While the average cost of weddings continues to rise, that average number could be a bit misleading. In 2014, according to The Wedding Report, nearly 40% of couples spent less than $10,000 on their wedding. The average cost often reported are inflated by the few extra-extravagant affairs. Marriages are — as a majority — safe from the curse of the expensive wedding.

No matter the consequences, the booming wedding industry likely won’t be going anywhere anytime soon. And if it’s what the couple wants, who is to judge? Whether it’s an extravagant affair or a budget-friendly day, it’s good to know where the biggest expenses will come from while planning a wedding. To help couples planning the big day, here are the top expenses involved with planning a wedding.

1. The Dress. For the bride, this may be the most important element to the wedding, but it’s also one of the most expensive. The average bride spends approximately $1,500 on just the dress. That doesn’t count alterations which can be upwards of $200 or $300 and accessories. Counting shoes, jewelry, veil, and undergarments, brides spend around $600 on average for accessories. Add in costs of hair and makeup — on average over $100 for each — and the bride’s look is an expensive item.

2. The Venue. Where and when you have the wedding will affect the budget the most of any other factor in the big day. The average costs of venue, rentals(chairs, tables, linens, etc), and catering is near $12,000 in the U.S according to stats site The Cost of a Wedding. The Knot reports an average cost of the venue alone to be around $16,000.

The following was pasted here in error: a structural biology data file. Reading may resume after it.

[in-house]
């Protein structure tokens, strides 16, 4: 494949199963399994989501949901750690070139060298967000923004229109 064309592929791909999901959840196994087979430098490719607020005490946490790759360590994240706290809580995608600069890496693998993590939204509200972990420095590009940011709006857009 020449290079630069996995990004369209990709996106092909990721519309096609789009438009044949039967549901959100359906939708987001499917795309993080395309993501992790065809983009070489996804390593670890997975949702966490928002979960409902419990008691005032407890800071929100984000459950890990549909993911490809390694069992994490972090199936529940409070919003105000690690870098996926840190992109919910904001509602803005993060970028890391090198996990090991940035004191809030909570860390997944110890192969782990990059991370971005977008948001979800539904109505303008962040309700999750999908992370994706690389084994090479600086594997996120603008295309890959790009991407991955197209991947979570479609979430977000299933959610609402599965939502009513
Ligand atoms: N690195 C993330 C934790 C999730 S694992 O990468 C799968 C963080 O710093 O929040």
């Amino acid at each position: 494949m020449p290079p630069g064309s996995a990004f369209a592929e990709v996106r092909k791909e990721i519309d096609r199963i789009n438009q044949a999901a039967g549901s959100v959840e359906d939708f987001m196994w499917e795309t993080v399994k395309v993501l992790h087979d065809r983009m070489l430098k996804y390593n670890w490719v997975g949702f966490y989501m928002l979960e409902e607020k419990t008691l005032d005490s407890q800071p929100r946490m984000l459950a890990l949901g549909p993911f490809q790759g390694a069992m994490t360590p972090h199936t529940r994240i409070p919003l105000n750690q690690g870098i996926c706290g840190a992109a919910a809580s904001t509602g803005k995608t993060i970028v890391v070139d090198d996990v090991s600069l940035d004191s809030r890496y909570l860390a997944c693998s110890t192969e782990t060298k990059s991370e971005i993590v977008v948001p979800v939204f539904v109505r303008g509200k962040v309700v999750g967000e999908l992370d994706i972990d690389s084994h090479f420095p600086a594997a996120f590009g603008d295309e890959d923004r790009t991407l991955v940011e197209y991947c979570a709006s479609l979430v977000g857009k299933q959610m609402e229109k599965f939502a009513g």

The venue is also the item that can vary the most in cost. Some couples opt to have a free venue (a friend’s farm, parents backyard, etc), but then all other items have to be purchased or rented — like tents, port-a-potties, tables, chairs, etc. Those items add up quickly and sometimes eclipse the cost of all-inclusive venues that have one flat rate that includes venue, rentals, and catering.

3. Drinks. A wedding is a party and a party isn’t a party — for many people — without alcohol. The average costs for providing a basic spread of wine, beer, and champagne for guests is around $3,000. Couples that decide to have an open bar could easily exponentially grow the costs from there.